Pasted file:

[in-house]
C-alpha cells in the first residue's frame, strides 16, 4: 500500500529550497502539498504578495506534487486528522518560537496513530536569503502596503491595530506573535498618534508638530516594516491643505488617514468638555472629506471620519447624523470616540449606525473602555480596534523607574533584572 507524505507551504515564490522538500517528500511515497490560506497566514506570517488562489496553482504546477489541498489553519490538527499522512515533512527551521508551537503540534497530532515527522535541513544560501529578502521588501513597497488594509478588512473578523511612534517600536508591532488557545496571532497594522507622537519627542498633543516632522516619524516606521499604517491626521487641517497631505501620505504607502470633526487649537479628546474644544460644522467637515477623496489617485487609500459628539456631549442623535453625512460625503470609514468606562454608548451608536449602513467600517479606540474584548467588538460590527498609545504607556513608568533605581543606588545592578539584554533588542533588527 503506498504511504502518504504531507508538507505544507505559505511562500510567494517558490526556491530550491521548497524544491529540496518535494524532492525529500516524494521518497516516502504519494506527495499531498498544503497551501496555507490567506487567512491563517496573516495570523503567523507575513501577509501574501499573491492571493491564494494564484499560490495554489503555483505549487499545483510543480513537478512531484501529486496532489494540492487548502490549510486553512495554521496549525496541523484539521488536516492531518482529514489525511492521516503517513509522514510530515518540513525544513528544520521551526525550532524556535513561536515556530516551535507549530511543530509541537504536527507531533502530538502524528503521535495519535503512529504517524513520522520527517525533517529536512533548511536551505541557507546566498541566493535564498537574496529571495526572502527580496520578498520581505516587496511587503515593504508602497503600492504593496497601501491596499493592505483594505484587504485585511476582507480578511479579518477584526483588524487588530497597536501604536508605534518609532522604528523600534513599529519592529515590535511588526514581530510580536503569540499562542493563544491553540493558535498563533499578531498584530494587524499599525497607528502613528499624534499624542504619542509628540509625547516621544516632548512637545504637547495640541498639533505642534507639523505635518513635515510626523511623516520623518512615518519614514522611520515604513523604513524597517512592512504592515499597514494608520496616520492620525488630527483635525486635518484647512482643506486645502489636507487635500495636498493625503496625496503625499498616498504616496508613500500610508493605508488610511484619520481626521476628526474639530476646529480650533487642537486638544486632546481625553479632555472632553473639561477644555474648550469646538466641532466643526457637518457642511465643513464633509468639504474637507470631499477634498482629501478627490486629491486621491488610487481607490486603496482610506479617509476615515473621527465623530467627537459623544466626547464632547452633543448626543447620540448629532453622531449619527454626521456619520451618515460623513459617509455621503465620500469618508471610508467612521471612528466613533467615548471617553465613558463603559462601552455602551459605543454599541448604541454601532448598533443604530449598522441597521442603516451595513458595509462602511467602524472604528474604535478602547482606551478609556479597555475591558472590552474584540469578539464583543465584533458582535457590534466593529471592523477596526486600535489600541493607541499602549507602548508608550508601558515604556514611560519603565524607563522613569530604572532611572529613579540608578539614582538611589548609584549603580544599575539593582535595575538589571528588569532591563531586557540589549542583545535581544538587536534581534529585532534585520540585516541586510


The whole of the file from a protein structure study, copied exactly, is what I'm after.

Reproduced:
[in-house]
C-alpha cells in the first residue's frame, strides 16, 4: 500500500529550497502539498504578495506534487486528522518560537496513530536569503502596503491595530506573535498618534508638530516594516491643505488617514468638555472629506471620519447624523470616540449606525473602555480596534523607574533584572 507524505507551504515564490522538500517528500511515497490560506497566514506570517488562489496553482504546477489541498489553519490538527499522512515533512527551521508551537503540534497530532515527522535541513544560501529578502521588501513597497488594509478588512473578523511612534517600536508591532488557545496571532497594522507622537519627542498633543516632522516619524516606521499604517491626521487641517497631505501620505504607502470633526487649537479628546474644544460644522467637515477623496489617485487609500459628539456631549442623535453625512460625503470609514468606562454608548451608536449602513467600517479606540474584548467588538460590527498609545504607556513608568533605581543606588545592578539584554533588542533588527 503506498504511504502518504504531507508538507505544507505559505511562500510567494517558490526556491530550491521548497524544491529540496518535494524532492525529500516524494521518497516516502504519494506527495499531498498544503497551501496555507490567506487567512491563517496573516495570523503567523507575513501577509501574501499573491492571493491564494494564484499560490495554489503555483505549487499545483510543480513537478512531484501529486496532489494540492487548502490549510486553512495554521496549525496541523484539521488536516492531518482529514489525511492521516503517513509522514510530515518540513525544513528544520521551526525550532524556535513561536515556530516551535507549530511543530509541537504536527507531533502530538502524528503521535495519535503512529504517524513520522520527517525533517529536512533548511536551505541557507546566498541566493535564498537574496529571495526572502527580496520578498520581505516587496511587503515593504508602497503600492504593496497601501491596499493592505483594505484587504485585511476582507480578511479579518477584526483588524487588530497597536501604536508605534518609532522604528523600534513599529519592529515590535511588526514581530510580536503569540499562542493563544491553540493558535498563533499578531498584530494587524499599525497607528502613528499624534499624542504619542509628540509625547516621544516632548512637545504637547495640541498639533505642534507639523505635518513635515510626523511623516520623518512615518519614514522611520515604513523604513524597517512592512504592515499597514494608520496616520492620525488630527483635525486635518484647512482643506486645502489636507487635500495636498493625503496625496503625499498616498504616496508613500500610508493605508488610511484619520481626521476628526474639530476646529480650533487642537486638544486632546481625553479632555472632553473639561477644555474648550469646538466641532466643526457637518457642511465643513464633509468639504474637507470631499477634498482629501478627490486629491486621491488610487481607490486603496482610506479617509476615515473621527465623530467627537459623544466626547464632547452633543448626543447620540448629532453622531449619527454626521456619520451618515460623513459617509455621503465620500469618508471610508467612521471612528466613533467615548471617553465613558463603559462601552455602551459605543454599541448604541454601532448598533443604530449598522441597521442603516451595513458595509462602511467602524472604528474604535478602547482606551478609556479597555475591558472590552474584540469578539464583543465584533458582535457590534466593529471592523477596526486600535489600541493607541499602549507602548508608550508601558515604556514611560519603565524607563522613569530604572532611572529613579540608578539614582538611589548609584549603580544599575539593582535595575538589571528588569532591563531586557540589549542583545535581544538587536534581534529585532534585520540585516541586510